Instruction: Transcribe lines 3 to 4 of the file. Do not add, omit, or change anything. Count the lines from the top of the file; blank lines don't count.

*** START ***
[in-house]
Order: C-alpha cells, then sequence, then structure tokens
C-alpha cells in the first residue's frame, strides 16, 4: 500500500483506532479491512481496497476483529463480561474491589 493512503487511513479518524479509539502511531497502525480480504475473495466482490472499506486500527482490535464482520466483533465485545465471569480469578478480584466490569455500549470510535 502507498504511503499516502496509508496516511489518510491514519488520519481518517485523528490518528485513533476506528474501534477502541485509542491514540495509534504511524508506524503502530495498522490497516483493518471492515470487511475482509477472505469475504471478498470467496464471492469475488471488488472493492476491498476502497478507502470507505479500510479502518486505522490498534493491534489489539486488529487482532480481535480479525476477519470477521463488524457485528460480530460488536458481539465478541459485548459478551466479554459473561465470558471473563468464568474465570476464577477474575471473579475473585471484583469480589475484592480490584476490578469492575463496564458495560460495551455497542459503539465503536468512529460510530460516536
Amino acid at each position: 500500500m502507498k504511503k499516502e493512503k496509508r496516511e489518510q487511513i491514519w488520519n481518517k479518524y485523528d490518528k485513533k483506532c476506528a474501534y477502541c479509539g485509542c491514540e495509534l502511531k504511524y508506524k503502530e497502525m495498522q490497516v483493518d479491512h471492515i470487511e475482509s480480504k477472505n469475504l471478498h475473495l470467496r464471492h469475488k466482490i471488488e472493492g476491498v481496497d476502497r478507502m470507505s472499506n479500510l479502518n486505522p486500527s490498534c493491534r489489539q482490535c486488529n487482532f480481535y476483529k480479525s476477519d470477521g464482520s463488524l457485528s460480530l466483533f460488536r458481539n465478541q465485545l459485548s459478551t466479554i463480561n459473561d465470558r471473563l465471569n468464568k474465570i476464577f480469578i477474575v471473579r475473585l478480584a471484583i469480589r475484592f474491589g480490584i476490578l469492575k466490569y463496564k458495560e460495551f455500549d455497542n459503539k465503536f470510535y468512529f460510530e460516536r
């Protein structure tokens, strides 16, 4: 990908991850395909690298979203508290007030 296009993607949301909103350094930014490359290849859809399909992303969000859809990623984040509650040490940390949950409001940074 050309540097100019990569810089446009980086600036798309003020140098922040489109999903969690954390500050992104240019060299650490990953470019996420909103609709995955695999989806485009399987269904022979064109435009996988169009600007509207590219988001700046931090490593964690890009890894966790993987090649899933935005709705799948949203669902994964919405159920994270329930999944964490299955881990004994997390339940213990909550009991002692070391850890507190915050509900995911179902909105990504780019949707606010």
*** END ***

C-alpha cells in the first residue's frame, strides 16, 4: 500500500483506532479491512481496497476483529463480561474491589 493512503487511513479518524479509539502511531497502525480480504475473495466482490472499506486500527482490535464482520466483533465485545465471569480469578478480584466490569455500549470510535 502507498504511503499516502496509508496516511489518510491514519488520519481518517485523528490518528485513533476506528474501534477502541485509542491514540495509534504511524508506524503502530495498522490497516483493518471492515470487511475482509477472505469475504471478498470467496464471492469475488471488488472493492476491498476502497478507502470507505479500510479502518486505522490498534493491534489489539486488529487482532480481535480479525476477519470477521463488524457485528460480530460488536458481539465478541459485548459478551466479554459473561465470558471473563468464568474465570476464577477474575471473579475473585471484583469480589475484592480490584476490578469492575463496564458495560460495551455497542459503539465503536468512529460510530460516536
Amino acid at each position: 500500500m502507498k504511503k499516502e493512503k496509508r496516511e489518510q487511513i491514519w488520519n481518517k479518524y485523528d490518528k485513533k483506532c476506528a474501534y477502541c479509539g485509542c491514540e495509534l502511531k504511524y508506524k503502530e497502525m495498522q490497516v483493518d479491512h471492515i470487511e475482509s480480504k477472505n469475504l471478498h475473495l470467496r464471492h469475488k466482490i471488488e472493492g476491498v481496497d476502497r478507502m470507505s472499506n479500510l479502518n486505522p486500527s490498534c493491534r489489539q482490535c486488529n487482532f480481535y476483529k480479525s476477519d470477521g464482520s463488524l457485528s460480530l466483533f460488536r458481539n465478541q465485545l459485548s459478551t466479554i463480561n459473561d465470558r471473563l465471569n468464568k474465570i476464577f480469578i477474575v471473579r475473585l478480584a471484583i469480589r475484592f474491589g480490584i476490578l469492575k466490569y463496564k458495560e460495551f455500549d455497542n459503539k465503536f470510535y468512529f460510530e460516536r